June 6, 2020: Trying to Find a Children’s Picture Book Publisher

Phil Slattery portrait
Phil Slattery
March, 2015

As you may already know, I have written the manuscript for a children’s picture book entitled Bobby the Brave Brown Pelican. This morning I have been trying to find a publisher for it. This is considerably harder than finding a short story publisher. I did submit my work to a few publishers a few weeks ago, but I have had to date only negative or no responses. In short, I am having little success in finding just a possible publisher for my manuscript.

Nonetheless, I shall press on.

The two submissions engines I have for short stories, Duotrope and The Submissions Grinder, list very few publishers for children’s books. Consequently, I must resort to doing an internet search. Fortunately, there are few articles which list children’s book publishers. This morning, I have been working my way through a list of thirty publishers that can be found on johnfox.com. After I finish this list, I have another of 75, but this will no doubt include many on the first list.

I have had to develop an Excel spreadsheet to track my submissions. In this spreadsheet I am including the publishers I considered but decided not to submit to for one reason or another. This is to ensure that at a later date, I don’t go forget that I decided not to submit them and don’t go through the effort of researching them again.

Some accept manuscripts by mail, whereas I prefer to submit electronically. This does not mean I won’t submit to them, just that I won’t submit to them right away. I an trying to submit to as many as I can as soon as I can and submitting by mail slows this process considerably. Luckily, it seems only a few won’t accept simultaneous submissions, or at least they don’t state so on their website. Given that, I am submitting to as many as possible and will probably accept the first decent proposal that pops up.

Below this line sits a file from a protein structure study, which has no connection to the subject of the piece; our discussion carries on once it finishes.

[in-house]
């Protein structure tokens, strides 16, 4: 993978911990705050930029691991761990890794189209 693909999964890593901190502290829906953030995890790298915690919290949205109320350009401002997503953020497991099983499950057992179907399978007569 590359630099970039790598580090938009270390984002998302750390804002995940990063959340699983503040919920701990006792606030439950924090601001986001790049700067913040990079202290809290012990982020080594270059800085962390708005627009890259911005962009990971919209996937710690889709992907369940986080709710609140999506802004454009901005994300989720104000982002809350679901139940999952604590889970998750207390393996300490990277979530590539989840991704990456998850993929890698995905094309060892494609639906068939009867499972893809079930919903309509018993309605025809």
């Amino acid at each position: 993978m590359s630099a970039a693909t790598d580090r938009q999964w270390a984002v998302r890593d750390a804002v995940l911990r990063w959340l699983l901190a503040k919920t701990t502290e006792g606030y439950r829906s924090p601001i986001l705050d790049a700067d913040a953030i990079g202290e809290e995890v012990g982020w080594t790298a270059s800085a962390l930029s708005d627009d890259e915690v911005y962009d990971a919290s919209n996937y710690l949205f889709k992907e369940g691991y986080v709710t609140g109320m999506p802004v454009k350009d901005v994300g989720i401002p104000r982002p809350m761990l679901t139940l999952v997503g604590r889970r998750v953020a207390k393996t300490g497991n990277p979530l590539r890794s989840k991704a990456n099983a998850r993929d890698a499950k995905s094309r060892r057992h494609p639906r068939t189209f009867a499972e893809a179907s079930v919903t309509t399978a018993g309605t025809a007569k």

Another stumbling block I am encountering is that, as with many publishers, many do not accept unsolicited manuscripts either throughout the year or during a good portion of the year.

Of course, there is the obvious matter that my subject matter is not to the taste of all publishers. Some have narrow requirements.  For example, Arbordale Publishing accepts only manuscripts that are math or science related. Kids Can Press accepts manuscripts only from Canadian authors.

One big stumbling block is that it seems most children’s book publishers won’t send a message or letter declining a work. They state that if the author doesn’t hear from them in a certain amount of time, he/she should consider the work not accepted. Unfortunately, this time period is usually in terms of months. Three to four months is not unusual. So far I have found one that says 6-9 months.

Some publishers don’t go into detail about what they would like to see and basically say to just to submit the manuscript while others go into excruciating and exacting detail.

Another big stumbling block for my particular work is that most publishers want a picture book to be under a 1,000 words. My manuscript is 1,388 words and it is as concise as I want to or can make it and still get my message across.